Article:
Frequently Asked Questions
Have You Been Hurt or Injured in an Accident?
We charge on a contingency-fee basis. This meaning that you will not pay us any fee unless there is a settlement or a winning verdict at trial. Typically, our fee is one-third or 33.3% of the total recovery in addition to case costs (money that we pay out to others in order to prepare your case).
The case value is based on several areas, assuming the liability issue is straightforward. Those areas include:
- Past Medical Bills
- Future Medical Bills
- Past Lost Wages
- Loss of Earning Capacity in the Future
- Pain and Suffering
A case value is also affected by other evidence such as: whether there are discrepancies in the testimony, medical records, or other evidence that may detract from the injured party’s case.
Every client is an individual and the recovery time varies with each person. Often a case cannot be resolved until we are able to determine the full extent of the injuries sustained. That may require time for surgery, rehabilitation, etc.
With that in mind, the average premises liability/auto or general negligence cases will reach resolution in four months to a year. That timeline is bound to fluctuate depending on the characteristics of each case.
Medical facilities and doctors will sometimes accept a “letter of protection,” which is a document allowing the patient to continue treatment without having to pay for it until a later date. In some cases, people may lack insurance coverage or their PIP benefits have been depleted. In these cases, a medical provider may request a letter of protection. It is essential that the client understand that if the case is not resolved in their favor, the client would still be responsible for paying their medical bills even if there is a letter of protection on file.
MMI is your maximum medical improvement as determined by your treating physician. At the conclusion of your treatment, we often request a final narrative that includes your MMI. This means that the patient has reached a point where they are as healthy as they can be. They may not be in the condition that they were prior to the accident, but their health has stabilized. If that is the case, a doctor may assign the patient a permanent impairment rating according to American Medical Association guidelines. Automobile insurance companies may want access to the permanent impairment rating as part of their case evaluation.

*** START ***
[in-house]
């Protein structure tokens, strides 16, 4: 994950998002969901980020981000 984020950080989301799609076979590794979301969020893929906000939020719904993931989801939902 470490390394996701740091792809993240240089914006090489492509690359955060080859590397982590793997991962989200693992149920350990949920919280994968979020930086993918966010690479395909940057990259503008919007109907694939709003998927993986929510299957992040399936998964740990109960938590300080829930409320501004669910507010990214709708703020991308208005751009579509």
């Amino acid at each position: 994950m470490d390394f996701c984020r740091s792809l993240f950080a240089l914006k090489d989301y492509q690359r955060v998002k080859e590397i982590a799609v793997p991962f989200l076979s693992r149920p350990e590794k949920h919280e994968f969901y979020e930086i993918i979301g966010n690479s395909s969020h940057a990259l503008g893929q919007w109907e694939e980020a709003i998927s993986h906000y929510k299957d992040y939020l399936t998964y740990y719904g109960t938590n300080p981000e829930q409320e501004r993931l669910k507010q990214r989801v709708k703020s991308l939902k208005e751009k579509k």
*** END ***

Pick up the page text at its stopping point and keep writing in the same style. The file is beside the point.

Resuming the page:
“Filing suit” is the act of filing legal papers at the courthouse. The client gives the authorization to file suit after all other options have been exhausted during pre-suit. When a case is filed with the court, it does not necessarily mean you will be going to trial and most cases are resolved before a trial begins.
Your primary goal is to get healthy and recover from your accident. We will collect information about your case; we collect documents to include the full police report, insurance information, medical records, and bills. When possible, we collect photographic evidence of the scene of the injury, the property damage, and bodily injuries. If necessary, we may interview witnesses and hire expert witnesses. Then, we submit a demand for settlement to the insurance company and negotiate with them. If we don’t reach a settlement at that point, we discuss filing a lawsuit. While in a lawsuit, we engage in discovery, which is the exchange of paperwork and information with the insurance company’s attorneys. Next come depositions, where they question our client and we question theirs. Other witnesses may also be deposed. Then the insurance company might have our client examined by their doctor. Last is trial. A lawsuit can settle at any point along the way if the parties can come to an agreement or if the discovery process reveals information that causes one party to change its position.